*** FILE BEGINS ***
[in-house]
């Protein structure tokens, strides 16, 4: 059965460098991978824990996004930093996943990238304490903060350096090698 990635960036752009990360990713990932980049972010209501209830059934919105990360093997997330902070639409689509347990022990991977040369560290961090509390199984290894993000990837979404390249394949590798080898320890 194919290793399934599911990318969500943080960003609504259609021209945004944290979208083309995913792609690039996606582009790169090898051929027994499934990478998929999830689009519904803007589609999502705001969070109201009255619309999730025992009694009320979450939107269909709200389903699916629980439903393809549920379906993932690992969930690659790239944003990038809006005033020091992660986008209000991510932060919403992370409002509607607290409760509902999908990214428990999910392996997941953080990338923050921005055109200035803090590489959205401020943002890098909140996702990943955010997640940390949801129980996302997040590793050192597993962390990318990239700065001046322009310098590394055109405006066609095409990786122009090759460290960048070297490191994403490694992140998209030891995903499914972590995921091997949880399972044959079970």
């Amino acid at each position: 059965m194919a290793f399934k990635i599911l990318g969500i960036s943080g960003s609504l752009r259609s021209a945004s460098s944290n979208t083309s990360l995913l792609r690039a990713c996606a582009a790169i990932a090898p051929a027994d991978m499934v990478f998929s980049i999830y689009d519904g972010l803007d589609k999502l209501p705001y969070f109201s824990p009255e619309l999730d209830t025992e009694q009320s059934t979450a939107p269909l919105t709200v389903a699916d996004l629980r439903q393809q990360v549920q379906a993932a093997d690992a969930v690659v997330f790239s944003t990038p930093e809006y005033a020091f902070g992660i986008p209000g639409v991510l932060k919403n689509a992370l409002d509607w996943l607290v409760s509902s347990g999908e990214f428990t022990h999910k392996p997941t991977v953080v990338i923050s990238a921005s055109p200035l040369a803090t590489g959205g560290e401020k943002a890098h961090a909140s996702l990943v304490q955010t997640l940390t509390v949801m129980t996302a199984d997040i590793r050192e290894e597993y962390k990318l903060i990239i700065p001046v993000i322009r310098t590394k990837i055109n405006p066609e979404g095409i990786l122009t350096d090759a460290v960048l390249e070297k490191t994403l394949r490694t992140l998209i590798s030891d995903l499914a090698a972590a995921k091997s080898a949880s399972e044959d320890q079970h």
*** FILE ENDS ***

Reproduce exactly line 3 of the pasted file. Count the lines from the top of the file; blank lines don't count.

């Amino acid at each position: 059965m194919a290793f399934k990635i599911l990318g969500i960036s943080g960003s609504l752009r259609s021209a945004s460098s944290n979208t083309s990360l995913l792609r690039a990713c996606a582009a790169i990932a090898p051929a027994d991978m499934v990478f998929s980049i999830y689009d519904g972010l803007d589609k999502l209501p705001y969070f109201s824990p009255e619309l999730d209830t025992e009694q009320s059934t979450a939107p269909l919105t709200v389903a699916d996004l629980r439903q393809q990360v549920q379906a993932a093997d690992a969930v690659v997330f790239s944003t990038p930093e809006y005033a020091f902070g992660i986008p209000g639409v991510l932060k919403n689509a992370l409002d509607w996943l607290v409760s509902s347990g999908e990214f428990t022990h999910k392996p997941t991977v953080v990338i923050s990238a921005s055109p200035l040369a803090t590489g959205g560290e401020k943002a890098h961090a909140s996702l990943v304490q955010t997640l940390t509390v949801m129980t996302a199984d997040i590793r050192e290894e597993y962390k990318l903060i990239i700065p001046v993000i322009r310098t590394k990837i055109n405006p066609e979404g095409i990786l122009t350096d090759a460290v960048l390249e070297k490191t994403l394949r490694t992140l998209i590798s030891d995903l499914a090698a972590a995921k091997s080898a949880s399972e044959d320890q079970h």